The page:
• 1/2 lb. carapils malt
  • 1/2 lb. Vienna malt
  • 1 oz. Mt. Hood hop pellets (4.6% aa)
  • 1/2 oz. Northern Brewer hop pellets (10.6% aa)
  • 1 oz. Tettnang hop pellet (5.1% aa)
  • White Labs Pilsner Lager yeast (WLP800)
  • 3/4 cup corn sugar (for priming)

Crush grains. Heat 13 quarts water to 162°F. Mash in grains, hold 60 minutes at 150°F. Heat 15 more quarts water to 170°F, begin runoff and sparge, collecting 26 quarts of sweet wort. Bring to a boil, add Mt. Hood hops, boil 30 minutes. Add Northern Brewer hops, boil another 15 minutes. Add Tettnang hops, boil 15 more minutes (60 total), remove from heat. Chill to 80°F, take a hydrometer reading. Pour into a sanitized fermenter, splashing well to aerate. Pitch yeast, seal and ferment cool (60°F) until onset of active fermentation (a day or two), then move to a cooler location (50°F). Rack to secondary after two weeks, condition cold (40°F) for four to six weeks. Prime with corn sugar, bottle. Let stand in a warmer area (65 – 70°F) for three days then move bottles to a cold location (35 – 40°F) and age at least a month.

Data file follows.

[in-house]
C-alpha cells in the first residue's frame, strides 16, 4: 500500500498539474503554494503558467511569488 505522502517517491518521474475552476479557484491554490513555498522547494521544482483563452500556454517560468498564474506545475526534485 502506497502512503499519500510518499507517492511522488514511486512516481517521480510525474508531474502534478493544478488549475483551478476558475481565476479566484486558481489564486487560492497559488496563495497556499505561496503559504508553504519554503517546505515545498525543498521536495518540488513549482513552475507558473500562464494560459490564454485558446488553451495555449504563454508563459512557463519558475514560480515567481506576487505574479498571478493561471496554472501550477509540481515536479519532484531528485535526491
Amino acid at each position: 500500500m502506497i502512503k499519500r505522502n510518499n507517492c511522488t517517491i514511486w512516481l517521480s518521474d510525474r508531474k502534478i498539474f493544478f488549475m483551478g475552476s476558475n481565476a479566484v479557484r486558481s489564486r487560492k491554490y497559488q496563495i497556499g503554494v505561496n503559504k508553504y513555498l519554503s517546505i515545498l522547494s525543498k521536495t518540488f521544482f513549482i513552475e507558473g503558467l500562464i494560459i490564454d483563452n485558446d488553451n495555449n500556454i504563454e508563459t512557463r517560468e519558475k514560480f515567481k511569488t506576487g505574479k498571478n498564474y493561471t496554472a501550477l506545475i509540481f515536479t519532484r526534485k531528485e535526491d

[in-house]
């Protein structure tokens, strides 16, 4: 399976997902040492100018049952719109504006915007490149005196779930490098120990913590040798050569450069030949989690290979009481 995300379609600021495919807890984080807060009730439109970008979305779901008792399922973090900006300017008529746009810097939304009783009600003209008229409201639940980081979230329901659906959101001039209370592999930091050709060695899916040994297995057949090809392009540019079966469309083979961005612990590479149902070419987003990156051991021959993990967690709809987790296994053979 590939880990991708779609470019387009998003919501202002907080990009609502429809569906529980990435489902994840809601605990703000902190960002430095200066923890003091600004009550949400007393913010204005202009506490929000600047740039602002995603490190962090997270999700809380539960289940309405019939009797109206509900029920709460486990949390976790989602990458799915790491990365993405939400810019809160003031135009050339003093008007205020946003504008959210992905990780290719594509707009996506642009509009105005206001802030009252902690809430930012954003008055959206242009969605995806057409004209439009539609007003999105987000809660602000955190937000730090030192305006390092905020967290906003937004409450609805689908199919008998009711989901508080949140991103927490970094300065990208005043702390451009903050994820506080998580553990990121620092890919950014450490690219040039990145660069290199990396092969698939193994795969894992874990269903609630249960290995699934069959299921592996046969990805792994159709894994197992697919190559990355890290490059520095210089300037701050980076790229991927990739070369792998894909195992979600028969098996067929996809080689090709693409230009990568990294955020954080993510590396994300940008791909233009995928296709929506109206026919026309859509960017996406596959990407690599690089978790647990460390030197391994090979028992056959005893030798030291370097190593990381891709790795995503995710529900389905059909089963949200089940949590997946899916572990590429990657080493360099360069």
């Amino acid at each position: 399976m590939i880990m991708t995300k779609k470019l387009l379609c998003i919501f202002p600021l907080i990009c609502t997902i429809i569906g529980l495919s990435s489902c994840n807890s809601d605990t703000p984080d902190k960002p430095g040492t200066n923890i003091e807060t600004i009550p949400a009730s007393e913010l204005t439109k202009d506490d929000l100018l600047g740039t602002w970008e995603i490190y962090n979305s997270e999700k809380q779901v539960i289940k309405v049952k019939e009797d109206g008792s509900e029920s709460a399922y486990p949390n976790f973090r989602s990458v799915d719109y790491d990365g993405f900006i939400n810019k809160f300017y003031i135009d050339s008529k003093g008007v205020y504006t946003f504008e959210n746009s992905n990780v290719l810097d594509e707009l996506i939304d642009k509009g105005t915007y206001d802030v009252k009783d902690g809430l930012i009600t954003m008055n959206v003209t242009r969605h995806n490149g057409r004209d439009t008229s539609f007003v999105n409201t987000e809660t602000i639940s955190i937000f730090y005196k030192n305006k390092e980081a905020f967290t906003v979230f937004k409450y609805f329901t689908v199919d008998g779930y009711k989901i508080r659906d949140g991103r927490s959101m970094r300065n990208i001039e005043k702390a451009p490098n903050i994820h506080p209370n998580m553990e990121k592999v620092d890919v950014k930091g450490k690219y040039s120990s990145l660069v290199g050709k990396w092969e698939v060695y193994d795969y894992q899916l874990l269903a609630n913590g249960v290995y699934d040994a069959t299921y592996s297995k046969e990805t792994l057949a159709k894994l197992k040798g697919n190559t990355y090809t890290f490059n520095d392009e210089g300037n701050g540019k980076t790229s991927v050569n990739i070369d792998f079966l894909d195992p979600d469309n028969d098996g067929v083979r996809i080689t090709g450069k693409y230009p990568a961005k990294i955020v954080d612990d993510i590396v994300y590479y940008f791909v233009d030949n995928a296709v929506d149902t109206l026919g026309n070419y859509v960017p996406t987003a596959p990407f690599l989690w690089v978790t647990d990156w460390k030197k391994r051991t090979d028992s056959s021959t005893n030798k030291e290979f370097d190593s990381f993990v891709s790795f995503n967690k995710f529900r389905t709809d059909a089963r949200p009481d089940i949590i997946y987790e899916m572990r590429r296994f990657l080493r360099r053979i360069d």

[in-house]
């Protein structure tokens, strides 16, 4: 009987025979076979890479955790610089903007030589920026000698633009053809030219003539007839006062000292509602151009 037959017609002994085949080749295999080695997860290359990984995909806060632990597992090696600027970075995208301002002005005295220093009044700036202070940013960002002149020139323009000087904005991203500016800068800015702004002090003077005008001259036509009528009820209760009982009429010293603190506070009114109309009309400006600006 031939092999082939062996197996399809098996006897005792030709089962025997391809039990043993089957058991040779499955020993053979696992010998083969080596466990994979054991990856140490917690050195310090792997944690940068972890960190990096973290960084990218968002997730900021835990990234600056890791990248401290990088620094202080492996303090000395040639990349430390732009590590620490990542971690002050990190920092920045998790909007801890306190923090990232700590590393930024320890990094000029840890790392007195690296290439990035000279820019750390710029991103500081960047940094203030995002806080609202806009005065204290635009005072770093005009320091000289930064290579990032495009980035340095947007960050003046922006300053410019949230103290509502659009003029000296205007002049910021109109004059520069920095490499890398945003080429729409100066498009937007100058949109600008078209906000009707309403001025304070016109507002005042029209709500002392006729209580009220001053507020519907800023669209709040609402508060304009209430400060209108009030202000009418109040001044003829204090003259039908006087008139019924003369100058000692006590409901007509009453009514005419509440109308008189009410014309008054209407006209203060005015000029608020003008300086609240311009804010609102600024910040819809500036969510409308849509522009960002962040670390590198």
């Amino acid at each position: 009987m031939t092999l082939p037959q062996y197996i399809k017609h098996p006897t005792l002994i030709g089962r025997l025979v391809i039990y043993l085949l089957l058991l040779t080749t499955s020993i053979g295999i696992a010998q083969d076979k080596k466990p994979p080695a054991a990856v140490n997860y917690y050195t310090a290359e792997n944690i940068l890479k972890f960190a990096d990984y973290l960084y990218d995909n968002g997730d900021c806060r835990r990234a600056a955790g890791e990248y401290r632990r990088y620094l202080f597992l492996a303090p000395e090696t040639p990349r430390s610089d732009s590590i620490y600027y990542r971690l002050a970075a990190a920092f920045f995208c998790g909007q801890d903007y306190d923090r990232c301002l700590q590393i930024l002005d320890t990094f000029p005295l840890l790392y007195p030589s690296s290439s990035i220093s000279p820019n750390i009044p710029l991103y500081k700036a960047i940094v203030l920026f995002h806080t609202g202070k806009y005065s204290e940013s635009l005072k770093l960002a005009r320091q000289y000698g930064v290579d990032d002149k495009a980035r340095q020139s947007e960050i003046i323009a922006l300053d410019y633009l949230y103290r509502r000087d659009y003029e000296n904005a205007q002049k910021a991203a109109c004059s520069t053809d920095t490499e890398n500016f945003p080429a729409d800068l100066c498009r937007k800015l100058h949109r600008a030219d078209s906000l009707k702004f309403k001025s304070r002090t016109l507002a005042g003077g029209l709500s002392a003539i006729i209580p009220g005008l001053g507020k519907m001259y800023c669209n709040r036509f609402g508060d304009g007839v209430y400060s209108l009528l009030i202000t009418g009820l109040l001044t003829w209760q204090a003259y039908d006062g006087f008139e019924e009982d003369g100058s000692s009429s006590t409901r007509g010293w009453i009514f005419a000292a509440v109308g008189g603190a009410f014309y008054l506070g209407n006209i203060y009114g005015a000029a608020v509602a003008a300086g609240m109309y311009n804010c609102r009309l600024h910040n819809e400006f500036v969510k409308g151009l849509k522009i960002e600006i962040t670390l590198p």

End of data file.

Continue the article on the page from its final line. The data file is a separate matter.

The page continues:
IBU’s: 36.5

Notes on style: As noted above, the German or Continental Pilsner style differs from the Bohemian or Czech version in degree only – a bit lighter in color (Bohemians tend to be a deeper gold, Germans a pale straw color), balanced but leaning toward the bitter side (Bohemian varieties are a tad maltier), otherwise pretty similar. Best-known examples (not necessarily the best representatives, though) are Beck’s and St. Pauli from Germany, Grolsch and Heineken from the Netherlands. Dig deeper and you will discover a wealth of smaller German Pilsner breweries, well-known in their homeland but not major exporters, such as Warsteiner, Bitburger, Jever among others.

Notes on yeast: This Pilsner yeast is probably Czech in origin, perhaps even Urquell’s strain itself. It’s likely that some, if not most, of the German pilsners are also using a yeast strain that is originally from Bohemia, the birthplace of the light lager style.

Notes on lagering: “Lager”, of course, comes from the German verb “to store”. Lager yeasts generally function best in very cool to cold temperatures. I prefer to start mine warm, let the yeast get established, then gradually move the beer to a cold space. Part of the necessary process for any lager style (Munich, Vienna, Bock, Märzen, Schwarzbier, etc…) is time – allow several months before planning to drink this beer at its best. Consistency, however, is equally important – your beer will be better at a constant 50°F than if it “yo-yo’s” between 35 and 60°F.